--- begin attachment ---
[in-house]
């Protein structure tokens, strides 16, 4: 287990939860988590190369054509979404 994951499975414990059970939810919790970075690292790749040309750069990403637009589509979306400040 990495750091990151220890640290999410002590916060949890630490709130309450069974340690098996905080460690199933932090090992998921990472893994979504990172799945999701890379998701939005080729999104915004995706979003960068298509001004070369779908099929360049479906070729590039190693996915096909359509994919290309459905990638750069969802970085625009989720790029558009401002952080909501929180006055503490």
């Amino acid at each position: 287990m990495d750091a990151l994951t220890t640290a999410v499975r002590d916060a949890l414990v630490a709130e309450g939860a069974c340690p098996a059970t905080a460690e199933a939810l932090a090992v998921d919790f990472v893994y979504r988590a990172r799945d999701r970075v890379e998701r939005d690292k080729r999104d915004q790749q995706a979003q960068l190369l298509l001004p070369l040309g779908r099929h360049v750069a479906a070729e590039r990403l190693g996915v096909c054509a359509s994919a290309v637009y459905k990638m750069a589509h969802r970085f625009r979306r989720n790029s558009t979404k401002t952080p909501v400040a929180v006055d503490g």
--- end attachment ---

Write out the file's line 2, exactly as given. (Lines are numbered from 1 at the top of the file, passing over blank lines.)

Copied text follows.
């Protein structure tokens, strides 16, 4: 287990939860988590190369054509979404 994951499975414990059970939810919790970075690292790749040309750069990403637009589509979306400040 990495750091990151220890640290999410002590916060949890630490709130309450069974340690098996905080460690199933932090090992998921990472893994979504990172799945999701890379998701939005080729999104915004995706979003960068298509001004070369779908099929360049479906070729590039190693996915096909359509994919290309459905990638750069969802970085625009989720790029558009401002952080909501929180006055503490």